Understanding exposure basics is crucial to making a great photograph. What is ISO? Invest some time to understand all the ingredients of exposure. Make sure you read the introduction first. Here we discuss film or sensor sensitivity, which is controlled by the camera ISO setting.
ISO stands for the International Organization for Standardization. Before you ask why that isn't IOS, I don't know! But that's what it is. The International Organization for Standardization manages standards for all kinds of things, from standards for good software processes, to standards for film sensitivity.
Film sensitivity means how much light has to hit the film before it is correctly exposed. For example, it requires twice as much light to expose a piece of ISO 100 film correctly as it does a piece of ISO 200 film. In our our analogy of filling a bucket of water, the ISO is equivalent to the size of the bucket. A smaller bucket (more sensitive film) holds less water (needs less light to arrive at a correct exposure).
In the days of film, you wanted to know that if you bought a roll of Fuji film rated at ISO 100, that it would display the same exposure characteristics as a roll of Kodak film rated at ISO 100. That's where the standards organization comes in. It sets criteria that the film companies much follow so that ISO 100 means the same thing for everyone.
Film? Why all this talk of film? Well, it's a bit easier to explain things in terms of film, but the same principles now apply in the digital world. The advantage now is that you can change your camera ISO setting at any time. In the days of film, you had to shoot an entire roll at ISO 400 before you could change to ISO 100. As a result, many photographers carried two camera bodies, each loaded with a differently ISO-rated film, so they could be prepared for any lighting condition.
© Julie Waterhouse Photography
Like all three components of exposure, ISO is measured in stops. Standard ISO ratings are:
ISO 50, ISO 100, ISO 200, ISO 400, ISO 800, ISO 1600...
Think of a stop as an amount of light. A stop up or down will double or halve the amount of light hitting the film or sensor. That means that with a setting of ISO 100, we need twice as much light to get a correct exposure as when we use a setting of ISO 200.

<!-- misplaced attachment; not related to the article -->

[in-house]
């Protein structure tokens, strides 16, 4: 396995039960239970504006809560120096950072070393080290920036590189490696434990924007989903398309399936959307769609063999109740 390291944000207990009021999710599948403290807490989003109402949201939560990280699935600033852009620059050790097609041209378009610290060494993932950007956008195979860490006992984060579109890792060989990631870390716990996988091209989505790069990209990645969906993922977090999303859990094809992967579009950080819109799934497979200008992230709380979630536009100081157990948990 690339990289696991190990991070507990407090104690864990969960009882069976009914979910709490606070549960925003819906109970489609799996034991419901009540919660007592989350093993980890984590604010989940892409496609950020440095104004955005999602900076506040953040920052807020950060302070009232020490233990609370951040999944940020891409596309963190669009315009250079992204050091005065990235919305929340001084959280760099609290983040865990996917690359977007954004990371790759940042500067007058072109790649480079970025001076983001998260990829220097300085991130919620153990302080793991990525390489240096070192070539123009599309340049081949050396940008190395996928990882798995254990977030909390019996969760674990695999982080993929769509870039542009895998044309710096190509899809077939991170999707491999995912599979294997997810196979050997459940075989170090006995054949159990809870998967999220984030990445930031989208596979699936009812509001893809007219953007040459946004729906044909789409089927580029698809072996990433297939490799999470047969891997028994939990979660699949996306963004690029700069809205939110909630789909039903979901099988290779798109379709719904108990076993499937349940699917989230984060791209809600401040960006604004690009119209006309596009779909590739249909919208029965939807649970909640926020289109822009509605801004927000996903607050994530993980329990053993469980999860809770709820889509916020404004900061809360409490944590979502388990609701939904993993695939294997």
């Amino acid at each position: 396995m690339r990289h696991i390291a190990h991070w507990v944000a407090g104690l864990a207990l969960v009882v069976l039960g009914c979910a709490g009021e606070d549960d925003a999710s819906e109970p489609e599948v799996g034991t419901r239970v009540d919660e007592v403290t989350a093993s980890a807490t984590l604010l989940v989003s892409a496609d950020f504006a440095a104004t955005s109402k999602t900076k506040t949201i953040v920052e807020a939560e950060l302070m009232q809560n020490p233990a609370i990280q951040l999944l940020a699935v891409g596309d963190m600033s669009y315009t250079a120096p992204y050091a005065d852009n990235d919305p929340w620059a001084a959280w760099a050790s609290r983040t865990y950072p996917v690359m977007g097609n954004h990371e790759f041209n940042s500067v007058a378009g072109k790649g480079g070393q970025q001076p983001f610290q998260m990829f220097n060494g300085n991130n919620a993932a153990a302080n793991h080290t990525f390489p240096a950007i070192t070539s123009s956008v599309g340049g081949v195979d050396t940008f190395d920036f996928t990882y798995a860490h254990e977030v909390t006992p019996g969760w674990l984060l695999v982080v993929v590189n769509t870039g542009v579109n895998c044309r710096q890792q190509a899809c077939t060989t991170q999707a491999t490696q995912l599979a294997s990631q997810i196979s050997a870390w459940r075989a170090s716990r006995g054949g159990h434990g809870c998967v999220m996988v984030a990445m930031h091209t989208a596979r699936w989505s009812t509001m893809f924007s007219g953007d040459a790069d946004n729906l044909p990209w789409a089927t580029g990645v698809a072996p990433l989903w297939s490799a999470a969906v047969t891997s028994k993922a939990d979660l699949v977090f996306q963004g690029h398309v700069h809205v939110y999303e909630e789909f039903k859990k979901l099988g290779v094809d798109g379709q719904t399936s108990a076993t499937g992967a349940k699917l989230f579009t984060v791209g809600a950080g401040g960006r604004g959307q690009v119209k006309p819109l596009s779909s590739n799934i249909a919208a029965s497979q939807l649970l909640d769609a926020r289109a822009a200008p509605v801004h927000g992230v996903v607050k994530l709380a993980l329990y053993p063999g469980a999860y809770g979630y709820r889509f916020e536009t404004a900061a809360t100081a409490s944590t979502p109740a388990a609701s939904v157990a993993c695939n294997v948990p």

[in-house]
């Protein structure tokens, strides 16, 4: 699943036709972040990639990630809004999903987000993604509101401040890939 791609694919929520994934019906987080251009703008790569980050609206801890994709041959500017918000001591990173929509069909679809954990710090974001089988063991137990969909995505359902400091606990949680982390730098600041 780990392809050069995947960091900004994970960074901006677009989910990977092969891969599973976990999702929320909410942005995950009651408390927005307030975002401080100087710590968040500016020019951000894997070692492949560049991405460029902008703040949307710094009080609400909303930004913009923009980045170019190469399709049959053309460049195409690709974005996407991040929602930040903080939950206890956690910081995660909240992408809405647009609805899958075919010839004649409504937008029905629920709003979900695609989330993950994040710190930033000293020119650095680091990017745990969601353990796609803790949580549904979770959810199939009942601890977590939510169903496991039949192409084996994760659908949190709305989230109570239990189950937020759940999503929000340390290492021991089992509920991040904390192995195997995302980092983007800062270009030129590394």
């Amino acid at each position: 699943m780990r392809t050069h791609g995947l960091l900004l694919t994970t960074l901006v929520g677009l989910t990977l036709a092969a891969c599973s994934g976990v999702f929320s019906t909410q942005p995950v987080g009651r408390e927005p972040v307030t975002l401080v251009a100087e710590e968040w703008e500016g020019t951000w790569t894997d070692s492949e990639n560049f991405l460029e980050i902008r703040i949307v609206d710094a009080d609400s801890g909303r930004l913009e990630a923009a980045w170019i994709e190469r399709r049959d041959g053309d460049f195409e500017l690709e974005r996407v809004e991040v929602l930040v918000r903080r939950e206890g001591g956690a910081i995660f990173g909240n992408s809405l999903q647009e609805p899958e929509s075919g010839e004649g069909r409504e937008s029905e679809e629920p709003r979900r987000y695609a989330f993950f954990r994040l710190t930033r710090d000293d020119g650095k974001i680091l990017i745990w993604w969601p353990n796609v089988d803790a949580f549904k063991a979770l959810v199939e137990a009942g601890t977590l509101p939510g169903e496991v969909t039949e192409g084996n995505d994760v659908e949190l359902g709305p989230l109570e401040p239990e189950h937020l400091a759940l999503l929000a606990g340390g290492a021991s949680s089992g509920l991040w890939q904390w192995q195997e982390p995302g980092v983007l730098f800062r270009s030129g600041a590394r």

Another way of saying this is that, to maintain the same exposure when changing the ISO setting, we must compensate for by varying one of the other ingredients of exposure; either shutter speed or aperture.
By default, you want to use a lower ISO setting, typically ISO 100. The lower the ISO setting, the less noise in the image.
"Noise" is an undesirable effect that can occur in digital images when the ISO setting is high. It appears as pixelation or "speckling" in the image. You often notice it in large expanses of the same color, like sky. Where the sky should be solid blue, you'll see speckles of pink, purple, and different shades of blue, when you magnify the image.
Noise occurs more often and is worse with consumer grade cameras than with digital SLRs. This is because sensor on a consumer grade camera is smaller, and that means the light receptors on it are squished closer together, which can cause interference between them. This interference manifests as noise.
Find out more about digital camera noise.
There are times when you must choose a higher camera ISO setting because there's not enough available light to allow a suitable aperture or shutter speed. For example, when light is low and you want to stop motion with a fast shutter speed, there comes a point when the lens is as wide open as it will go, and the image is still under-exposed. At that point, your only recourse is to increase the sensitivity by increasing the ISO setting.
Improvements in noise reduction are continually being made in the newer cameras, and you can now choose quite high ISO settings in the higher-end DSLRs without seeing much noise.
I hope you can now answer the question "What is ISO?"
Next, read about another of the exposure basics: shutter speed,
Or, you may want to skip ahead to read about aperture.